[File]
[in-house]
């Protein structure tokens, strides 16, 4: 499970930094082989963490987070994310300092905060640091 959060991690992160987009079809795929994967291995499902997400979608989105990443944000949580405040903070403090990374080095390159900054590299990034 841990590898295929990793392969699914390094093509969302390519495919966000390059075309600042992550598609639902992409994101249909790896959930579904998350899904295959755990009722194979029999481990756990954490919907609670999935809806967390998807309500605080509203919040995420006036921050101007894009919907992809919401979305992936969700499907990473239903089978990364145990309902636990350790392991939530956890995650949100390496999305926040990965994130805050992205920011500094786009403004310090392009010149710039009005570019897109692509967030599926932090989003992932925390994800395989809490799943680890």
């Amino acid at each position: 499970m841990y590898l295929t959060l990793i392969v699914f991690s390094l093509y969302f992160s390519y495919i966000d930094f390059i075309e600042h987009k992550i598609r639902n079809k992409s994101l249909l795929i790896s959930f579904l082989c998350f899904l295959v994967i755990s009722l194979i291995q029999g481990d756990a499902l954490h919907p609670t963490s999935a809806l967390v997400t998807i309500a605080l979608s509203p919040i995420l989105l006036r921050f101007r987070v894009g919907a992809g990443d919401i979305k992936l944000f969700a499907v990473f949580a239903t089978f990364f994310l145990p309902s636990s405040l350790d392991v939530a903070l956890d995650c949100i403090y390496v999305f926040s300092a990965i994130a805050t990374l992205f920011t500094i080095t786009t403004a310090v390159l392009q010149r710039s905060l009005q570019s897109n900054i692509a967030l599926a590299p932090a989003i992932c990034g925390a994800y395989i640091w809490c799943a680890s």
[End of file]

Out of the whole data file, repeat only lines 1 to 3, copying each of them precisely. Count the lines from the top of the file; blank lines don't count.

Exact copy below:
[in-house]
């Protein structure tokens, strides 16, 4: 499970930094082989963490987070994310300092905060640091 959060991690992160987009079809795929994967291995499902997400979608989105990443944000949580405040903070403090990374080095390159900054590299990034 841990590898295929990793392969699914390094093509969302390519495919966000390059075309600042992550598609639902992409994101249909790896959930579904998350899904295959755990009722194979029999481990756990954490919907609670999935809806967390998807309500605080509203919040995420006036921050101007894009919907992809919401979305992936969700499907990473239903089978990364145990309902636990350790392991939530956890995650949100390496999305926040990965994130805050992205920011500094786009403004310090392009010149710039009005570019897109692509967030599926932090989003992932925390994800395989809490799943680890």
């Amino acid at each position: 499970m841990y590898l295929t959060l990793i392969v699914f991690s390094l093509y969302f992160s390519y495919i966000d930094f390059i075309e600042h987009k992550i598609r639902n079809k992409s994101l249909l795929i790896s959930f579904l082989c998350f899904l295959v994967i755990s009722l194979i291995q029999g481990d756990a499902l954490h919907p609670t963490s999935a809806l967390v997400t998807i309500a605080l979608s509203p919040i995420l989105l006036r921050f101007r987070v894009g919907a992809g990443d919401i979305k992936l944000f969700a499907v990473f949580a239903t089978f990364f994310l145990p309902s636990s405040l350790d392991v939530a903070l956890d995650c949100i403090y390496v999305f926040s300092a990965i994130a805050t990374l992205f920011t500094i080095t786009t403004a310090v390159l392009q010149r710039s905060l009005q570019s897109n900054i692509a967030l599926a590299p932090a989003i992932c990034g925390a994800y395989i640091w809490c799943a680890s």